Pauline, you were a teacher? What was it that attracted you to teaching in the first place?

teacher

I always wanted to be a teacher, from a very young age.  School was a safe place for me in a family that was damaged and dysfunctional, so I guess that may have been the genesis.  However, I was not allowed to stay in school and was put to work in a factory at the age of 14 [my mother lied about my age].  When I gained my freedom I set about continuing my education and have kept on learning formally and informally ever since.  I was 33, a wife and mother, before I finally achieved the goal I had as a child.

What things did you love about teaching?

art of teaching

I loved being in the classroom – working with the students and the Steiner curriculum [which is a wise and clever thing].  Later when I side-stepped into too much administration and other non-teaching roles I simply dried up and eventually became ill.  That made me really conscious that it was the art of teaching that I really loved.

You said that you spent many years attempting to establish an alternative school for your eldest daughter. Why was this important to you? What was lacking in schools available to you? How would your school differ?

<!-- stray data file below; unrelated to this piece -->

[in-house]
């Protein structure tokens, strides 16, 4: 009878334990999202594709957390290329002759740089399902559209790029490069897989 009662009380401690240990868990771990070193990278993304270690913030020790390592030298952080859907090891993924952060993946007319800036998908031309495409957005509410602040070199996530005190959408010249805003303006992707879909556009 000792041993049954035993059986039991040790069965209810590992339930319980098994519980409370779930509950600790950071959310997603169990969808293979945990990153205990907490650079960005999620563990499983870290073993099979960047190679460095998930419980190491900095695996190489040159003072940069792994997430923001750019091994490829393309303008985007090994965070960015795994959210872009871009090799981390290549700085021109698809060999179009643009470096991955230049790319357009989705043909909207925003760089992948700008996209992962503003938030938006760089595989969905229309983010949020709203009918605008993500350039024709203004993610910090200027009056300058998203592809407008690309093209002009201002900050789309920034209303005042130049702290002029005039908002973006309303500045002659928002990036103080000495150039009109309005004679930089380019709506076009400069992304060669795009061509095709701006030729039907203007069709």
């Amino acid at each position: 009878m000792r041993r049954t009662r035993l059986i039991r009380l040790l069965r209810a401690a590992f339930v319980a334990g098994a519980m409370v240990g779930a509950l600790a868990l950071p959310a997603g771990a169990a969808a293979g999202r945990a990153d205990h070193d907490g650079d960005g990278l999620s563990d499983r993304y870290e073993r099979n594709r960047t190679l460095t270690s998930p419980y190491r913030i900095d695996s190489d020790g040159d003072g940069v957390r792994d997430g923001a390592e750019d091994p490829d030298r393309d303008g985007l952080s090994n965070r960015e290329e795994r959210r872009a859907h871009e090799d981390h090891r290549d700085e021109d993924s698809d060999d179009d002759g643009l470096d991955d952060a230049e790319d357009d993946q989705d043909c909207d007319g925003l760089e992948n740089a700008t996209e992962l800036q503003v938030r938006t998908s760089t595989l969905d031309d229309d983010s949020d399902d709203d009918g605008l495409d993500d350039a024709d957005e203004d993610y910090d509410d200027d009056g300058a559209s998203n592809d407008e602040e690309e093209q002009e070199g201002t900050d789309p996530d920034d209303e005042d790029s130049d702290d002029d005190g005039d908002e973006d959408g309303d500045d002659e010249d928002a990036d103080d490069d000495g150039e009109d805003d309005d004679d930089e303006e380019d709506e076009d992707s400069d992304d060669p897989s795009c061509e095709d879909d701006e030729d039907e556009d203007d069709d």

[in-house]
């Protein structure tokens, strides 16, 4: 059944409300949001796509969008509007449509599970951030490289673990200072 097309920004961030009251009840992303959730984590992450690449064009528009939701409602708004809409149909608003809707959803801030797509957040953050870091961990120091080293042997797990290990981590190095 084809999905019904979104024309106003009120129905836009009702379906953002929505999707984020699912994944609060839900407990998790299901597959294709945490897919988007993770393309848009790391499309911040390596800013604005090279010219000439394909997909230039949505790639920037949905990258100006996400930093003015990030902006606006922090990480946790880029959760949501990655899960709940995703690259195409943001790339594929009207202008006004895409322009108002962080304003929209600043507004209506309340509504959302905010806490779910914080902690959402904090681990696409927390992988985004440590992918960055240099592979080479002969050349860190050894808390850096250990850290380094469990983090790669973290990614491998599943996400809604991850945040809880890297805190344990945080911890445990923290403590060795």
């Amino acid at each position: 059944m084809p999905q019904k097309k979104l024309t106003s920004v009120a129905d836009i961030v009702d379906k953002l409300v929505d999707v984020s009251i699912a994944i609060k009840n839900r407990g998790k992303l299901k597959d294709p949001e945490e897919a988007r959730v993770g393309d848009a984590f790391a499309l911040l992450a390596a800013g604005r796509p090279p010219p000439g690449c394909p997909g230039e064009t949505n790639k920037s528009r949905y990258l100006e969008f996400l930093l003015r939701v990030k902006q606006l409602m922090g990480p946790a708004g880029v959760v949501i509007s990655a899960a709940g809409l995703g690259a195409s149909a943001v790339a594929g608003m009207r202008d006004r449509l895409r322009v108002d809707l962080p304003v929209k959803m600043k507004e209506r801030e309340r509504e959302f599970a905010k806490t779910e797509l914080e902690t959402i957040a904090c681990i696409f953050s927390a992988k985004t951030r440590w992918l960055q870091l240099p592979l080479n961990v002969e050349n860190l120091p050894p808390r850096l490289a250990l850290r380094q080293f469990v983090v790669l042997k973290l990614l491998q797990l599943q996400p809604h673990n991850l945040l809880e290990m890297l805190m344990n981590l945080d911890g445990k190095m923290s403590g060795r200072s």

bloom and blossom

My feeble attempts to start a school were short lived, I did not go as far as you did as there was little support or enthusiasm for my initiative.  Within two years I had discovered Steiner Education and serendipitously fallen head first into that with my two daughters.  Both began to bloom and blossom in ways they never had in the state system they were so briefly in and I soon transferred my interest and passion to that form of education.  I began an informal study under the auspices of a venerable old retired teacher and soon went on to study full time.  I think I was incredibly fortunate for throughout this time I was mentored and supported by several practising teachers, and one wonderful head lecturer who went out of his way to keep pouring his wisdom into my listening ears.

How wonderful to have the support and encouragement of a community so passionate about children and education. Do you have anything else to add?

it takes a village

Only that, from this vantage point I find I have become a person who would like schools scrapped and to see education in the true meaning of the word be given back to parents and the community.   My new mantra is ‘It takes a village to raise a child – and educate one too.’